Putin offered a number of reasons for his full-scale invasion of Ukraine, but in part it was intended to block NATO’s eastern expansion and was based on what he apparently assumed would be a contentious European response. Instead, the invasion united the West and helped isolate Moscow.
With the likely redrawing of Europe’s security borders, Western officials have also moved to reshape Europe’s economic infrastructure by taking steps to establish new transport routes from Ukraine, which is under Russian naval embargo. Russia, meanwhile, has found itself further ostracized by the global economy as Siemens, the German electronics giant, has become the latest company to withdraw from Russia, exiting after 170 years of business there.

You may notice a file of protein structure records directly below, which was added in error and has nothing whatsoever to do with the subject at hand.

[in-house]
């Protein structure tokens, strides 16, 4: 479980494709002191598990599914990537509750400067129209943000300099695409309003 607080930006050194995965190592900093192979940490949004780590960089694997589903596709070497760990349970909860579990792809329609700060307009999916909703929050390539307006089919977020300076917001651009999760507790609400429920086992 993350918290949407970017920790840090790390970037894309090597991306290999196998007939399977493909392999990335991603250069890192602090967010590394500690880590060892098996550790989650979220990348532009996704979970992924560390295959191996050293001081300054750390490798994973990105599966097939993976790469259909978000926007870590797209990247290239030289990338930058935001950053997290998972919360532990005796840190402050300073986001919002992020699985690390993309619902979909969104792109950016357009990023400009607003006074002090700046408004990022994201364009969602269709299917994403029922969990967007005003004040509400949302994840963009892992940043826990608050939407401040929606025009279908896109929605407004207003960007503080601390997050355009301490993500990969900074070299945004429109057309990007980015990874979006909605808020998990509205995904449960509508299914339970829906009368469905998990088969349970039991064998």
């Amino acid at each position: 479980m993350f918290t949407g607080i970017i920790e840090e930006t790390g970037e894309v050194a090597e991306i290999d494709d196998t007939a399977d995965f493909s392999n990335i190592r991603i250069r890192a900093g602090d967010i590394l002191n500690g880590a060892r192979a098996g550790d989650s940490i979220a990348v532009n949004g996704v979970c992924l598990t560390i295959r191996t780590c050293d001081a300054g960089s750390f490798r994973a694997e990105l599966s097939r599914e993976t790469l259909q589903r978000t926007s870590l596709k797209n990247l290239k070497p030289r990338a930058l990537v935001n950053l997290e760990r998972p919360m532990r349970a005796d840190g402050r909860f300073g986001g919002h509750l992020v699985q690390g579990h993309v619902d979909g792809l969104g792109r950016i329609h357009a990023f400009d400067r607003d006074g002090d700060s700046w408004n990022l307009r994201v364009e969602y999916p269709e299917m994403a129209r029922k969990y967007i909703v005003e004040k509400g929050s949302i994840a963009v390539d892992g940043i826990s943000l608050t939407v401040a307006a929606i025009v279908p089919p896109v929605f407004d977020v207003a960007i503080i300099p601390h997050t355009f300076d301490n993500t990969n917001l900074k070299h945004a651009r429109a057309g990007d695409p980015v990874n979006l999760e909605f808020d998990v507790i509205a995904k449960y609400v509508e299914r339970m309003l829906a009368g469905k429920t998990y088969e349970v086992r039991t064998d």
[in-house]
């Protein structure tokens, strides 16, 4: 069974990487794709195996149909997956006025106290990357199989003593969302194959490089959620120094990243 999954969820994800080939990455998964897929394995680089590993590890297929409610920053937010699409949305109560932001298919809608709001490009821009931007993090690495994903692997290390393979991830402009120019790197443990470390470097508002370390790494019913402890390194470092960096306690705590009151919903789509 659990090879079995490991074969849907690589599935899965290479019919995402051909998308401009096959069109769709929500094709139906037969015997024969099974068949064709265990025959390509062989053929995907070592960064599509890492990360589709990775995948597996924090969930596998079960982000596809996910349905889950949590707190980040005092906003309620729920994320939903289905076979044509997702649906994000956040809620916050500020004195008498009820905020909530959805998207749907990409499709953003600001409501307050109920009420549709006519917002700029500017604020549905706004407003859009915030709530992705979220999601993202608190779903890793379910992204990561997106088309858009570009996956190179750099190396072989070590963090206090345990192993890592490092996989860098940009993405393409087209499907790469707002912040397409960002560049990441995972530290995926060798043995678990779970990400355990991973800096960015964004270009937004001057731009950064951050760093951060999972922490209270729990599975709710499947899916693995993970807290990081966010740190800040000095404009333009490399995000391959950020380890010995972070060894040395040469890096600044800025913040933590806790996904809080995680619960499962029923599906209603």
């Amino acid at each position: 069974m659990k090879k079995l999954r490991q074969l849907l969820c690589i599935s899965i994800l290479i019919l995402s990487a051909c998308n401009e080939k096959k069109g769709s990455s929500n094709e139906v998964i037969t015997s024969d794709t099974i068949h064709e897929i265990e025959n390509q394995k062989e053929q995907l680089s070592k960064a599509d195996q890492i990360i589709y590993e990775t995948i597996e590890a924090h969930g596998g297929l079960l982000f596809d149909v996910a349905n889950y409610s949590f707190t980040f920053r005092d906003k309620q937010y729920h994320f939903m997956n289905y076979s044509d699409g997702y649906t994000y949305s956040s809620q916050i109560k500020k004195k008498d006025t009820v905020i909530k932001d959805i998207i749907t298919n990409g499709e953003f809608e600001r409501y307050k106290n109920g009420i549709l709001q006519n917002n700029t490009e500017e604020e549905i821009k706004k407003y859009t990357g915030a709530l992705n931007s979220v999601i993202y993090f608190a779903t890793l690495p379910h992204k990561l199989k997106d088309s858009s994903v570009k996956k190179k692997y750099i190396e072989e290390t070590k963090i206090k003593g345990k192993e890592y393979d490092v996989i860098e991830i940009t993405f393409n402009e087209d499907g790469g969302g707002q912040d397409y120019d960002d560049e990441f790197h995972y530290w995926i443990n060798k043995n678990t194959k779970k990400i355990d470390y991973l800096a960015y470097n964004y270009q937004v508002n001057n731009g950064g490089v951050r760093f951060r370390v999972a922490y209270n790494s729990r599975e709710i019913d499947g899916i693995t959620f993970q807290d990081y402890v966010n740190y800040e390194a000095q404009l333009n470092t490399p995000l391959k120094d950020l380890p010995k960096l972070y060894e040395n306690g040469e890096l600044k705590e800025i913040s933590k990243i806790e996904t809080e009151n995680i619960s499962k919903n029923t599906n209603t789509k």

On Thursday, the European Union announced a series of measures to facilitate Ukrainian exports of blocked food products, mainly wheat and oilseeds, in an effort to ease the tension of the war on the Ukrainian economy and avert a looming global food shortage.
The Russian navy blocked exports from Ukraine – a major global supplier of wheat, corn and sunflower oil before the invasion – to the country’s Black Sea ports. The long-term goal of the European Commission, the executive branch of the blockade, is to establish new transport routes from Ukraine to Europe, bypassing the Russian blockade using Polish ports, although the creation of new routes could take months. , if not years.
On the ground in Ukraine, where Russian invaders are still facing strong resistance from Western Ukrainian armed forces and the prospect of a protracted war, the Kremlin has redeployed troops to bolster its territorial conquests in Donbas, the eastern region where it is located. the fiercest fights are held.